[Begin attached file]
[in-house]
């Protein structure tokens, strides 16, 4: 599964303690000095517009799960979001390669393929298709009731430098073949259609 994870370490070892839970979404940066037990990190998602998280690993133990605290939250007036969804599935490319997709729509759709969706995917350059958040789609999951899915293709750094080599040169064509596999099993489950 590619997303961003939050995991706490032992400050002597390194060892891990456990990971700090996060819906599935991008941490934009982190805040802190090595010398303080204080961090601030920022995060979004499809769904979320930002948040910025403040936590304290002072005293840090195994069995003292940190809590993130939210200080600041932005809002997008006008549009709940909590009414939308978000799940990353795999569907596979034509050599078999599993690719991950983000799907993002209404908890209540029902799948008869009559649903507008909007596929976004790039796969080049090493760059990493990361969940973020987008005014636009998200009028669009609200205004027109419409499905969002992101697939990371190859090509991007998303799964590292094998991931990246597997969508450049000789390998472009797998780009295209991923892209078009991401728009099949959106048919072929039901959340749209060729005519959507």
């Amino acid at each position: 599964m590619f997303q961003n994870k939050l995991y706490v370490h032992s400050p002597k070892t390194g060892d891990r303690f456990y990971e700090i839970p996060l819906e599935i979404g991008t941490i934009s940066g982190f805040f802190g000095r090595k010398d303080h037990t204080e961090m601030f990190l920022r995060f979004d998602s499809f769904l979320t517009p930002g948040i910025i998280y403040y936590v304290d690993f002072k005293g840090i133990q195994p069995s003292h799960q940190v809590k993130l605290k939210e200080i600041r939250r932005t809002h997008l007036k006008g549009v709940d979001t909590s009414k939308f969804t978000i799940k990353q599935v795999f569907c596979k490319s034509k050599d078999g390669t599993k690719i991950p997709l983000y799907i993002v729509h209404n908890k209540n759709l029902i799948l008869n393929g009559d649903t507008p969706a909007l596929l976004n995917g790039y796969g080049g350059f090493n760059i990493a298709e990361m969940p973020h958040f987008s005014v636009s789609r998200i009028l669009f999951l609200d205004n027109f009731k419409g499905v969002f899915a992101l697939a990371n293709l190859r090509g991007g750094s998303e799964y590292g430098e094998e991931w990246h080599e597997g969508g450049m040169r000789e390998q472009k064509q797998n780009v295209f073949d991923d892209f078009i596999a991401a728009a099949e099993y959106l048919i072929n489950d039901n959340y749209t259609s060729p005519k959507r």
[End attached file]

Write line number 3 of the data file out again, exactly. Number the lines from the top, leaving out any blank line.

């Amino acid at each position: 599964m590619f997303q961003n994870k939050l995991y706490v370490h032992s400050p002597k070892t390194g060892d891990r303690f456990y990971e700090i839970p996060l819906e599935i979404g991008t941490i934009s940066g982190f805040f802190g000095r090595k010398d303080h037990t204080e961090m601030f990190l920022r995060f979004d998602s499809f769904l979320t517009p930002g948040i910025i998280y403040y936590v304290d690993f002072k005293g840090i133990q195994p069995s003292h799960q940190v809590k993130l605290k939210e200080i600041r939250r932005t809002h997008l007036k006008g549009v709940d979001t909590s009414k939308f969804t978000i799940k990353q599935v795999f569907c596979k490319s034509k050599d078999g390669t599993k690719i991950p997709l983000y799907i993002v729509h209404n908890k209540n759709l029902i799948l008869n393929g009559d649903t507008p969706a909007l596929l976004n995917g790039y796969g080049g350059f090493n760059i990493a298709e990361m969940p973020h958040f987008s005014v636009s789609r998200i009028l669009f999951l609200d205004n027109f009731k419409g499905v969002f899915a992101l697939a990371n293709l190859r090509g991007g750094s998303e799964y590292g430098e094998e991931w990246h080599e597997g969508g450049m040169r000789e390998q472009k064509q797998n780009v295209f073949d991923d892209f078009i596999a991401a728009a099949e099993y959106l048919i072929n489950d039901n959340y749209t259609s060729p005519k959507r």